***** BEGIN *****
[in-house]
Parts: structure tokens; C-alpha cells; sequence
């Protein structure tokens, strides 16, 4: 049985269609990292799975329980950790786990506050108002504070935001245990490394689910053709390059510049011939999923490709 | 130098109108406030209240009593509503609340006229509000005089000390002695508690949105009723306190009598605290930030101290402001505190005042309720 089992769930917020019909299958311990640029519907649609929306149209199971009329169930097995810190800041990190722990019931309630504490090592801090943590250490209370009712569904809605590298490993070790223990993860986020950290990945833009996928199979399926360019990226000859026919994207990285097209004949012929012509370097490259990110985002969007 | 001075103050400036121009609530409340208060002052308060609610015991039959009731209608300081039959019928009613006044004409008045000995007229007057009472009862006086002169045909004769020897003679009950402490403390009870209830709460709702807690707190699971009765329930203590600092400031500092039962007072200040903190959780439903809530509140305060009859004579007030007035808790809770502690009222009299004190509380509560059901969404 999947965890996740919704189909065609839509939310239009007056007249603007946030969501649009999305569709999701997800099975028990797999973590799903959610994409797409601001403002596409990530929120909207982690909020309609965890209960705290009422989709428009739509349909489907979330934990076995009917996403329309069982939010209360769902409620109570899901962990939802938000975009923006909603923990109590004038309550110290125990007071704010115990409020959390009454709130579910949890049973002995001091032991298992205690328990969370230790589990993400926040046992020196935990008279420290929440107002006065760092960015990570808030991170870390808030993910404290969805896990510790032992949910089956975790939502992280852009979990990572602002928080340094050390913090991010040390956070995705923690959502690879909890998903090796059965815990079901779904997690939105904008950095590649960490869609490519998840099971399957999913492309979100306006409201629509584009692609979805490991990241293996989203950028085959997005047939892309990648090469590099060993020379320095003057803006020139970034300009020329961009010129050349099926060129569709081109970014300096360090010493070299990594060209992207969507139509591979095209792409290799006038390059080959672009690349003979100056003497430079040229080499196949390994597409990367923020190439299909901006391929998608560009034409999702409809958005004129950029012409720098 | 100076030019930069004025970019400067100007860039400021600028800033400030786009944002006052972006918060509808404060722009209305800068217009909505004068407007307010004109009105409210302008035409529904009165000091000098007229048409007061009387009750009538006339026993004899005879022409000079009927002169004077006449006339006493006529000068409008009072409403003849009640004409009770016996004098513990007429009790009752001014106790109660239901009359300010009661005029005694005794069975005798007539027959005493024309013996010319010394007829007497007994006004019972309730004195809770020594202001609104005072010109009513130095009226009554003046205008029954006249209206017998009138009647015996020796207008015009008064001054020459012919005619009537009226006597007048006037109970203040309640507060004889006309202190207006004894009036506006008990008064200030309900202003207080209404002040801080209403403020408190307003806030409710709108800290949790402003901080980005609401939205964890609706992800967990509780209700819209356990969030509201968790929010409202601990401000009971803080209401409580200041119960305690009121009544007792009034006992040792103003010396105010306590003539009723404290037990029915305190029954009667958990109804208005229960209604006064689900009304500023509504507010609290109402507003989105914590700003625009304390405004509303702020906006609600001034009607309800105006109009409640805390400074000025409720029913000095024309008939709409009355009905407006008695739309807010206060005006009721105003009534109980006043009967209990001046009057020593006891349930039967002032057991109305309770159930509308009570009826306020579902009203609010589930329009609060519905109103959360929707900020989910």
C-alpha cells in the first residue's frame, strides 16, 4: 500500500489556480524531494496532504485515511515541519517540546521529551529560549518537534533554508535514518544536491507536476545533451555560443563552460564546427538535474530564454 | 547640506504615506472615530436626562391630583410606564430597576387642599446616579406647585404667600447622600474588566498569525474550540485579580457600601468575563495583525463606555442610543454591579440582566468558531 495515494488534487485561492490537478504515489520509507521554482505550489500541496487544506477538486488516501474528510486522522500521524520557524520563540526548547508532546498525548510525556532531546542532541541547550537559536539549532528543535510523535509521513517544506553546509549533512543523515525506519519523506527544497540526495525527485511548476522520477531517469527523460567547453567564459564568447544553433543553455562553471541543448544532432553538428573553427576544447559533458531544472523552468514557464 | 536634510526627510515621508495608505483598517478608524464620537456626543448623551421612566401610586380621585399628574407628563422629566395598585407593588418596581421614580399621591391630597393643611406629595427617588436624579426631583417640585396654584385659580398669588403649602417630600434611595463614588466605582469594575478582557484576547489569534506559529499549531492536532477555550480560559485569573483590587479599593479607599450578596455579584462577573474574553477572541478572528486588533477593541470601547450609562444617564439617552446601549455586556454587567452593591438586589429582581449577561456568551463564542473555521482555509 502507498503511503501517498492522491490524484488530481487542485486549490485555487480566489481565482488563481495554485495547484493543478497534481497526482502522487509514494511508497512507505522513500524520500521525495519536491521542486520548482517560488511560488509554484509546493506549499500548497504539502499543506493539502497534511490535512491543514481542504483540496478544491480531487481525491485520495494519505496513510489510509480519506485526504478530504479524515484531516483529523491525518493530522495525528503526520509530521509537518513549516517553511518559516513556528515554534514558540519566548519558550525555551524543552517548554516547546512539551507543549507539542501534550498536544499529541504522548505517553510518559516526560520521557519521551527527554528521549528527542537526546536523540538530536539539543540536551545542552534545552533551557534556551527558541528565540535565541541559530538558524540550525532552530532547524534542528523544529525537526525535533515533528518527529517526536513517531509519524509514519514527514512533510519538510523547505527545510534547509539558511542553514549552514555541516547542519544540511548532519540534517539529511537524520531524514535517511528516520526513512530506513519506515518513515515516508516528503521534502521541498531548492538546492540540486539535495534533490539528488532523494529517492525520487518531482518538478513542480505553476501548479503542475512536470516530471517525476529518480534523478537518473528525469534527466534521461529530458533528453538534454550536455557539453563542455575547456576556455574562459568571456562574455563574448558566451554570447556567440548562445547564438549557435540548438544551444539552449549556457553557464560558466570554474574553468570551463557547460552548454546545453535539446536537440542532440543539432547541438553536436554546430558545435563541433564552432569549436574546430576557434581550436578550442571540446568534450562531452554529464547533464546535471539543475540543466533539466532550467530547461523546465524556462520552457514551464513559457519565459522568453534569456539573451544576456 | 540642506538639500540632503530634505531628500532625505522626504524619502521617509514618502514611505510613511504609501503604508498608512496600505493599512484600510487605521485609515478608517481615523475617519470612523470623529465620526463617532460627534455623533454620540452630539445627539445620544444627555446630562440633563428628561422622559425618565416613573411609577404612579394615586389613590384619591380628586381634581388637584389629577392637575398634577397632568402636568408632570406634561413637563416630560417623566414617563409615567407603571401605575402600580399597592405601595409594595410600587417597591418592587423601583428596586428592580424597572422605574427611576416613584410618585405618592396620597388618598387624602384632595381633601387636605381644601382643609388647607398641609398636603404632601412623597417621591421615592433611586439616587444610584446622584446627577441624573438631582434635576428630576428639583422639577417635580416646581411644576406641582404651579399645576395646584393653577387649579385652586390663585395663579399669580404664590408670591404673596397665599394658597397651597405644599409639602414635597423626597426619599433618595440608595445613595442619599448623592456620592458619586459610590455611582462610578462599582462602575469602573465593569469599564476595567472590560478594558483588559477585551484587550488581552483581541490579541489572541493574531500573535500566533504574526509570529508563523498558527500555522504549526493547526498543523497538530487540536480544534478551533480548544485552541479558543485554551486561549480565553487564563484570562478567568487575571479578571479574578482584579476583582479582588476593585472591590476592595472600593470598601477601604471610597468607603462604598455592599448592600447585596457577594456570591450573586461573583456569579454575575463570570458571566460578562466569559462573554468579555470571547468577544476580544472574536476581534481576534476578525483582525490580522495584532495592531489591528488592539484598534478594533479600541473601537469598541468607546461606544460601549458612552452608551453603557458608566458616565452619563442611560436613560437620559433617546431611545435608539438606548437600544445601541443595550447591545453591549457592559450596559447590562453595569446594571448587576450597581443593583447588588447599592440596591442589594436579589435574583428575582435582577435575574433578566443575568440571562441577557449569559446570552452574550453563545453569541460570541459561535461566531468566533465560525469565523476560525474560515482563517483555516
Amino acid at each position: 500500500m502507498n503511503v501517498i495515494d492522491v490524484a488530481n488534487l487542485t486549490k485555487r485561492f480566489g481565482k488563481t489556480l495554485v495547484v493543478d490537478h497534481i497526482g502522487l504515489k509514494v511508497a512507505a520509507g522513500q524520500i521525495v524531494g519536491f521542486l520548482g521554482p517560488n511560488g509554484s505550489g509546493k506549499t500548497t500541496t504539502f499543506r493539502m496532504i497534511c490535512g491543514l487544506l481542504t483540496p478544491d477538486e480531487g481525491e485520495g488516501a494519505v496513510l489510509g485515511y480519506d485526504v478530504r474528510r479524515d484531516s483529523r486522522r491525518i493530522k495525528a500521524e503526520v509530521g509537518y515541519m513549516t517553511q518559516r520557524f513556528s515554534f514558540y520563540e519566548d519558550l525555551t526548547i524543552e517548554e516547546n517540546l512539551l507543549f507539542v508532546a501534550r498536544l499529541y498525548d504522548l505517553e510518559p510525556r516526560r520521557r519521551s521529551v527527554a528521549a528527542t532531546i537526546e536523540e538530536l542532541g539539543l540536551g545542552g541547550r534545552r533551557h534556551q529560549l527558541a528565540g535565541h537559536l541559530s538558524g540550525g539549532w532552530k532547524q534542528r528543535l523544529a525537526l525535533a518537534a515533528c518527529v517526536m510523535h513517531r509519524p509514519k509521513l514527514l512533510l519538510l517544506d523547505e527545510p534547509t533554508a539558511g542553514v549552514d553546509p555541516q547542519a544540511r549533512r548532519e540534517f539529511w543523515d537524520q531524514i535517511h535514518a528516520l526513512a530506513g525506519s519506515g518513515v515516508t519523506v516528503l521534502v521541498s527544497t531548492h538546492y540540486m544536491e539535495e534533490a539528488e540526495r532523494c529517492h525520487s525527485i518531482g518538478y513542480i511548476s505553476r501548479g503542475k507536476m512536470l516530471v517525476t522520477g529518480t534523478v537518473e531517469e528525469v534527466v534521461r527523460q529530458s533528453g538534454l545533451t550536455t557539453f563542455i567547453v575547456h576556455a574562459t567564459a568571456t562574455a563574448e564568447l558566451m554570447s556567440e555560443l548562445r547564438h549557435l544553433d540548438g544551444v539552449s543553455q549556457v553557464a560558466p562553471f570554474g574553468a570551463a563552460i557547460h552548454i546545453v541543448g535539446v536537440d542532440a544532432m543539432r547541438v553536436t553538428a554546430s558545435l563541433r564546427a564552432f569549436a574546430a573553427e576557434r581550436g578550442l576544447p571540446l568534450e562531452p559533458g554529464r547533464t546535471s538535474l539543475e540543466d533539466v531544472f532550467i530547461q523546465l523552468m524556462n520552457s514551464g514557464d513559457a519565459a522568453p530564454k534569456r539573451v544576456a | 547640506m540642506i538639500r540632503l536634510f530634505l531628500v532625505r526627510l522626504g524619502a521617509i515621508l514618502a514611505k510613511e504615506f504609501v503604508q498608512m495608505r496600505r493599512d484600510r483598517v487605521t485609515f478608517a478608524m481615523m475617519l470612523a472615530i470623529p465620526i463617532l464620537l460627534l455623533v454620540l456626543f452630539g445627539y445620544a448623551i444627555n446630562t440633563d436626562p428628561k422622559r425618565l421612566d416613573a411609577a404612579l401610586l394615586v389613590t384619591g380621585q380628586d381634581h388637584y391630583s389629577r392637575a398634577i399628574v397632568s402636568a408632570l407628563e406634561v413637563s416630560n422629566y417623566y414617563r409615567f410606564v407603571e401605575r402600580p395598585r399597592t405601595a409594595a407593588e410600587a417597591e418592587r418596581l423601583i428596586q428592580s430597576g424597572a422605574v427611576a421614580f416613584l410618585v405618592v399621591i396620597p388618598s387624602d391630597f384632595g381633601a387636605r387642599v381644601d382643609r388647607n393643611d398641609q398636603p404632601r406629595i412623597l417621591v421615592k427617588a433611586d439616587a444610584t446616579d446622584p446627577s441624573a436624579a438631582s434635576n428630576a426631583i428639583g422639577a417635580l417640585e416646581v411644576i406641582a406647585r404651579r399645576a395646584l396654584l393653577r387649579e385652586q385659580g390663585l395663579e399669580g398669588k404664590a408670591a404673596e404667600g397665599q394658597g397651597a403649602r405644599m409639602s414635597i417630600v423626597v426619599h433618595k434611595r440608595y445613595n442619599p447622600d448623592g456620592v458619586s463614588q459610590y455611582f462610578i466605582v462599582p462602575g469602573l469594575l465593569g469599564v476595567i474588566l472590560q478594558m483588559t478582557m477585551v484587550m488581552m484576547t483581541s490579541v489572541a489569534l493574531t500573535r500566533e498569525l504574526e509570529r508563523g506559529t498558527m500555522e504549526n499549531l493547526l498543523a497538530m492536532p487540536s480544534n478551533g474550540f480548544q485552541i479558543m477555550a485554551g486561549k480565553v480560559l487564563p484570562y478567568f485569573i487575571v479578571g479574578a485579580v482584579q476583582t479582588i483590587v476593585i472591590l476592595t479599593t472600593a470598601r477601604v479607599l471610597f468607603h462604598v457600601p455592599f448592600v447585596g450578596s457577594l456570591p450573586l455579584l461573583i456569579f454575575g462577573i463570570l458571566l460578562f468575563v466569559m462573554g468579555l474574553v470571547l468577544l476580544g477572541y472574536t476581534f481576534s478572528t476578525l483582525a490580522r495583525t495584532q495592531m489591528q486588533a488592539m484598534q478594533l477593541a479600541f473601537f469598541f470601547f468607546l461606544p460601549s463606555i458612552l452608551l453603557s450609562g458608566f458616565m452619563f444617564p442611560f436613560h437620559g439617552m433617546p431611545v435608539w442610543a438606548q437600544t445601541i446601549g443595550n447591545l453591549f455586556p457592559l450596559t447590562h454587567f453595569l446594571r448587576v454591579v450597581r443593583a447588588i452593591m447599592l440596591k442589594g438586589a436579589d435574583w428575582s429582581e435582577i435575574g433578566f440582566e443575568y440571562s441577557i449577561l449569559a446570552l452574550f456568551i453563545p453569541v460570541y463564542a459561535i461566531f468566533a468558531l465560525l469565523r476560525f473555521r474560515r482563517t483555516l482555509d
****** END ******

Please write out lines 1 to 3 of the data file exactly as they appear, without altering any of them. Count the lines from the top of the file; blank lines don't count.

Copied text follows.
[in-house]
Parts: structure tokens; C-alpha cells; sequence
């Protein structure tokens, strides 16, 4: 049985269609990292799975329980950790786990506050108002504070935001245990490394689910053709390059510049011939999923490709 | 130098109108406030209240009593509503609340006229509000005089000390002695508690949105009723306190009598605290930030101290402001505190005042309720 089992769930917020019909299958311990640029519907649609929306149209199971009329169930097995810190800041990190722990019931309630504490090592801090943590250490209370009712569904809605590298490993070790223990993860986020950290990945833009996928199979399926360019990226000859026919994207990285097209004949012929012509370097490259990110985002969007 | 001075103050400036121009609530409340208060002052308060609610015991039959009731209608300081039959019928009613006044004409008045000995007229007057009472009862006086002169045909004769020897003679009950402490403390009870209830709460709702807690707190699971009765329930203590600092400031500092039962007072200040903190959780439903809530509140305060009859004579007030007035808790809770502690009222009299004190509380509560059901969404 999947965890996740919704189909065609839509939310239009007056007249603007946030969501649009999305569709999701997800099975028990797999973590799903959610994409797409601001403002596409990530929120909207982690909020309609965890209960705290009422989709428009739509349909489907979330934990076995009917996403329309069982939010209360769902409620109570899901962990939802938000975009923006909603923990109590004038309550110290125990007071704010115990409020959390009454709130579910949890049973002995001091032991298992205690328990969370230790589990993400926040046992020196935990008279420290929440107002006065760092960015990570808030991170870390808030993910404290969805896990510790032992949910089956975790939502992280852009979990990572602002928080340094050390913090991010040390956070995705923690959502690879909890998903090796059965815990079901779904997690939105904008950095590649960490869609490519998840099971399957999913492309979100306006409201629509584009692609979805490991990241293996989203950028085959997005047939892309990648090469590099060993020379320095003057803006020139970034300009020329961009010129050349099926060129569709081109970014300096360090010493070299990594060209992207969507139509591979095209792409290799006038390059080959672009690349003979100056003497430079040229080499196949390994597409990367923020190439299909901006391929998608560009034409999702409809958005004129950029012409720098 | 100076030019930069004025970019400067100007860039400021600028800033400030786009944002006052972006918060509808404060722009209305800068217009909505004068407007307010004109009105409210302008035409529904009165000091000098007229048409007061009387009750009538006339026993004899005879022409000079009927002169004077006449006339006493006529000068409008009072409403003849009640004409009770016996004098513990007429009790009752001014106790109660239901009359300010009661005029005694005794069975005798007539027959005493024309013996010319010394007829007497007994006004019972309730004195809770020594202001609104005072010109009513130095009226009554003046205008029954006249209206017998009138009647015996020796207008015009008064001054020459012919005619009537009226006597007048006037109970203040309640507060004889006309202190207006004894009036506006008990008064200030309900202003207080209404002040801080209403403020408190307003806030409710709108800290949790402003901080980005609401939205964890609706992800967990509780209700819209356990969030509201968790929010409202601990401000009971803080209401409580200041119960305690009121009544007792009034006992040792103003010396105010306590003539009723404290037990029915305190029954009667958990109804208005229960209604006064689900009304500023509504507010609290109402507003989105914590700003625009304390405004509303702020906006609600001034009607309800105006109009409640805390400074000025409720029913000095024309008939709409009355009905407006008695739309807010206060005006009721105003009534109980006043009967209990001046009057020593006891349930039967002032057991109305309770159930509308009570009826306020579902009203609010589930329009609060519905109103959360929707900020989910």